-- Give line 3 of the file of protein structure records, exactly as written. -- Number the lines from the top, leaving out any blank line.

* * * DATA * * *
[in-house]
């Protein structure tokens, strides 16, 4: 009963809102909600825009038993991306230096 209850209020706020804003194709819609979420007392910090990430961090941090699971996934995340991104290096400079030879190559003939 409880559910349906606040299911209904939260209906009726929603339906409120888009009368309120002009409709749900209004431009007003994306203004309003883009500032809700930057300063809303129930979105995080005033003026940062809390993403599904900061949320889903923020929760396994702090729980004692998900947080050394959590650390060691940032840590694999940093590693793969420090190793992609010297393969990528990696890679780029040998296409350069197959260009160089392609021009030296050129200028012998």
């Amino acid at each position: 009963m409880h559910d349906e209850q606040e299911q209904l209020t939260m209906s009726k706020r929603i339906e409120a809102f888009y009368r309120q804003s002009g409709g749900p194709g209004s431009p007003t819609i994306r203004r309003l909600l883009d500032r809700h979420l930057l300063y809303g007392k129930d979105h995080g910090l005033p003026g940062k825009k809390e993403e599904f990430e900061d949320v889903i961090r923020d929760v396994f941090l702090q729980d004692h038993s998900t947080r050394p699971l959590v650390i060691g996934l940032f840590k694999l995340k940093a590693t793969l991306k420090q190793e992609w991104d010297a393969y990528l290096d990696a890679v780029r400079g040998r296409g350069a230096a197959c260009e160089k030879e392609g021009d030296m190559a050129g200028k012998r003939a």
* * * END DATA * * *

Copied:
């Amino acid at each position: 009963m409880h559910d349906e209850q606040e299911q209904l209020t939260m209906s009726k706020r929603i339906e409120a809102f888009y009368r309120q804003s002009g409709g749900p194709g209004s431009p007003t819609i994306r203004r309003l909600l883009d500032r809700h979420l930057l300063y809303g007392k129930d979105h995080g910090l005033p003026g940062k825009k809390e993403e599904f990430e900061d949320v889903i961090r923020d929760v396994f941090l702090q729980d004692h038993s998900t947080r050394p699971l959590v650390i060691g996934l940032f840590k694999l995340k940093a590693t793969l991306k420090q190793e992609w991104d010297a393969y990528l290096d990696a890679v780029r400079g040998r296409g350069a230096a197959c260009e160089k030879e392609g021009d030296m190559a050129g200028k012998r003939a």